Passports without pain

So, you’ve got a big family trip on the radar, and it’s going to take you outside the U.S.  You know what that means–passports for the whole family!

While I admit the cost of passport applications fees adds up, just remember this will be worth it, and hopefully you’ll be spreading the cost over multiple trips throughout the validity of the passports.

What countries require a US passport these days?  Pretty much all of ’em.  Any time you cross the US border, whether by air, land, or sea, you’ll need it.  In the case of land/sea travel, including cruises in the western hemisphere (e.g. the Caribbean), there’s the option of a “Passport Card,” which is less expensive ($55/adult, $40/minor) and smaller, but if you’re going to the trouble of applying and you think there’s any chance that you’ll be traveling internationally by US Passportair in the next 5-10 years, I’d recommend going for the standard passport.  Save yourself the trouble and money of a second application.
For families with kids, you’ll need to apply in person.  The same goes for adults if it’s a first passport or if the previous passport was lost/stolen or issued more than 15 years ago.  So you’ll need to plan a visit to a passport agency or post office.  The good news is you can fill out all the forms and have everything ready to go before you get there.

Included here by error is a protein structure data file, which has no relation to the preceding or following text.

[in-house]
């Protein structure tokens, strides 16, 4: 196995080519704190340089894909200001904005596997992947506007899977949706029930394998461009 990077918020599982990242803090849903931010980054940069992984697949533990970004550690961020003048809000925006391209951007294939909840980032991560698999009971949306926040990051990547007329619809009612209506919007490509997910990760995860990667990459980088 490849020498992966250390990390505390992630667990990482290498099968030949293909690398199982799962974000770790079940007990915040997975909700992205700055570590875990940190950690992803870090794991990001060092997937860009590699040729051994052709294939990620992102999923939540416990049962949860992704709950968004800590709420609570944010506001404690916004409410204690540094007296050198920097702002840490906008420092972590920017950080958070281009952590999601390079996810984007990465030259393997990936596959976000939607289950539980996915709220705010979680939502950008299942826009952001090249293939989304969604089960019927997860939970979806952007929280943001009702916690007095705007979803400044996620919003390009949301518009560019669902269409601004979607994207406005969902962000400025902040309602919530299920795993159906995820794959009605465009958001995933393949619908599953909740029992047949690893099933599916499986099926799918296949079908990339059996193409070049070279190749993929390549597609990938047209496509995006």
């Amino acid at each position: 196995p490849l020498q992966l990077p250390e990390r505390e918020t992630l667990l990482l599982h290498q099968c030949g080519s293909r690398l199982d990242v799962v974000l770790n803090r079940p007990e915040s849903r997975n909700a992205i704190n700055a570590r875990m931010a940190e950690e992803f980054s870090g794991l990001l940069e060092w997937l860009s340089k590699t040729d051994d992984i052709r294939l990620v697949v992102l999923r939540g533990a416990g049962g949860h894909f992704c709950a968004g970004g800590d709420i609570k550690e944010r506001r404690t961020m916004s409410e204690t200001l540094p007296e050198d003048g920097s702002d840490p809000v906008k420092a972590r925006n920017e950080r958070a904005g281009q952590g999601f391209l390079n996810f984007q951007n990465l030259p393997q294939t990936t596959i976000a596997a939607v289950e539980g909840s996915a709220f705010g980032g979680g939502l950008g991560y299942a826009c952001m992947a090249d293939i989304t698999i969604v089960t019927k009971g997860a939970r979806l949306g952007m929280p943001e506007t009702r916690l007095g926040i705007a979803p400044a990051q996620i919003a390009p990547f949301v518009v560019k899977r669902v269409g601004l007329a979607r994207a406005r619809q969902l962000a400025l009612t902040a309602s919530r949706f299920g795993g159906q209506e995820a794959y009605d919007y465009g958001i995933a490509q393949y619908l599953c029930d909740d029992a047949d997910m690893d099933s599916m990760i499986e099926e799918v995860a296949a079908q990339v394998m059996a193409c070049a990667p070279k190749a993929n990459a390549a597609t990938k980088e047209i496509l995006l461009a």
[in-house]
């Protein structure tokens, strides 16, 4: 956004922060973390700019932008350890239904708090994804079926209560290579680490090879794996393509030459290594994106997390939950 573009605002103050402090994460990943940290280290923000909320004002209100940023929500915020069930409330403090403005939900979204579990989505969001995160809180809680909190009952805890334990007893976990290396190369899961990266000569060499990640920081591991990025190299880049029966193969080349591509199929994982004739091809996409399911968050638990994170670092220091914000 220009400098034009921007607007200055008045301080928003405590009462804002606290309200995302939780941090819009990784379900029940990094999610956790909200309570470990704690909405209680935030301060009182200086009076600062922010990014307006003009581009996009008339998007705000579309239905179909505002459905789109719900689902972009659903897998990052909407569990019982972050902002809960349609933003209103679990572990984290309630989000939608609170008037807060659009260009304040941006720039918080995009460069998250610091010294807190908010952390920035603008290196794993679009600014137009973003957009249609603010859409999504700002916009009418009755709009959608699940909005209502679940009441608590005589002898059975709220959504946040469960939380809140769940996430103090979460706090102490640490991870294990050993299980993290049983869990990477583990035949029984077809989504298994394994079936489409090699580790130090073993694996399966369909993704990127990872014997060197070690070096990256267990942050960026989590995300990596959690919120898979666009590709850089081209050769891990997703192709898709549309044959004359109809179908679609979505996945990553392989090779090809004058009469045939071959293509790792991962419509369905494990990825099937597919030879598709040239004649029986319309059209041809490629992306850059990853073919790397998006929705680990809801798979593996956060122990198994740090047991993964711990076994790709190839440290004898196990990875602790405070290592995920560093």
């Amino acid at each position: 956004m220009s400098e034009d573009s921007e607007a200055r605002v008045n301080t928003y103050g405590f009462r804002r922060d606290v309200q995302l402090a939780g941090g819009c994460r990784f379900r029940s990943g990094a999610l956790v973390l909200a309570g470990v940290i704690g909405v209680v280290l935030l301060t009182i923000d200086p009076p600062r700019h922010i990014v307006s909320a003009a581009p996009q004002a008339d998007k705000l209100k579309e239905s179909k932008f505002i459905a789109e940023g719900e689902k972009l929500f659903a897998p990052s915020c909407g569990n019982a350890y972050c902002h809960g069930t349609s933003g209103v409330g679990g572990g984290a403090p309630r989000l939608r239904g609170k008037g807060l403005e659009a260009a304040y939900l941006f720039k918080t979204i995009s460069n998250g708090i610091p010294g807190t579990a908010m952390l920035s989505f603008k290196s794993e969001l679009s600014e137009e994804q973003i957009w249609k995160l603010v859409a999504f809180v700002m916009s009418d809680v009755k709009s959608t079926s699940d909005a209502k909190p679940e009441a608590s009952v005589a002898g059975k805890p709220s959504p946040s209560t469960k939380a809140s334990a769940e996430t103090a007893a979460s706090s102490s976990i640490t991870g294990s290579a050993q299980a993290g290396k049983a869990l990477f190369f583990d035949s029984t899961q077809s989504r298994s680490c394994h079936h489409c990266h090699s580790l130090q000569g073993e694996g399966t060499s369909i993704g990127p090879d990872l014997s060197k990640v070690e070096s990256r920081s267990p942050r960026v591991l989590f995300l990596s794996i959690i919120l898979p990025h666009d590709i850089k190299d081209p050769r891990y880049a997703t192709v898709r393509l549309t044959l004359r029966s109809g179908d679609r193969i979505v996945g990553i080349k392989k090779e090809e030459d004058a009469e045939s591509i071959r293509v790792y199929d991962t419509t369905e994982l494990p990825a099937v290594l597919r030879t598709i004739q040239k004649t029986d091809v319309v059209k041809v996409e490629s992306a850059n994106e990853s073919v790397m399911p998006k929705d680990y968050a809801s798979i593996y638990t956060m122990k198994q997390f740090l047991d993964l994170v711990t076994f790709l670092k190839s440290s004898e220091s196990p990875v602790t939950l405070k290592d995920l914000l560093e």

There are basically three age categories for passport applications, with varying forms, identification required, and validity for each.

Since there’s the risk of the passport application process changing, and I don’t want to lead you astray, I recommend you take a look at the Department of State website to get the forms (links below), make sure you know what you will be required to provide, and check prices and other process-related questions.  That said, I’ve tried to summarize it all below for quick reference.

Here are the specific links for each age group for new passports:

Minor (less than 16 years old)
16-17 years old
Adult (18+ years old)

These links are also the best place to get additional info when it comes to renewals or other special circumstances.

Overview of passport details (by age):

AGE <16 YEARS OLD (MINOR) 16-17 YEARS OLD ADULT (18+)
VALIDITY 5 years 10 years 10 years
FORMS NEEDED FOR FIRST-TIME APPLICANTS DS-11 (complete online and print OR print and complete by hand) DS-11 (complete online and print OR print and complete by hand) DS-11 (complete online and print OR print and complete by hand)
PARENT NEEDED? Both parents are normally required to be present, but exception forms can be used (notarized DS-3053 or DS-5525 if single parent legal custody/guardianship) No parent presence is required, although one parent present is “recommended.”  Alternative proof of “parental awareness” can be used (see below). N/A
ADDITIONAL ITEMS NEEDED Evidence of US Citizenship
(e.g. certified birth certificate)

Evidence of Parental Relationship
(often shown on birth certificate)

Parent photo ID, with photocopy
(e.g. valid driver’s license, valid passport)

Passport Photo (color photo, 2″ x 2″)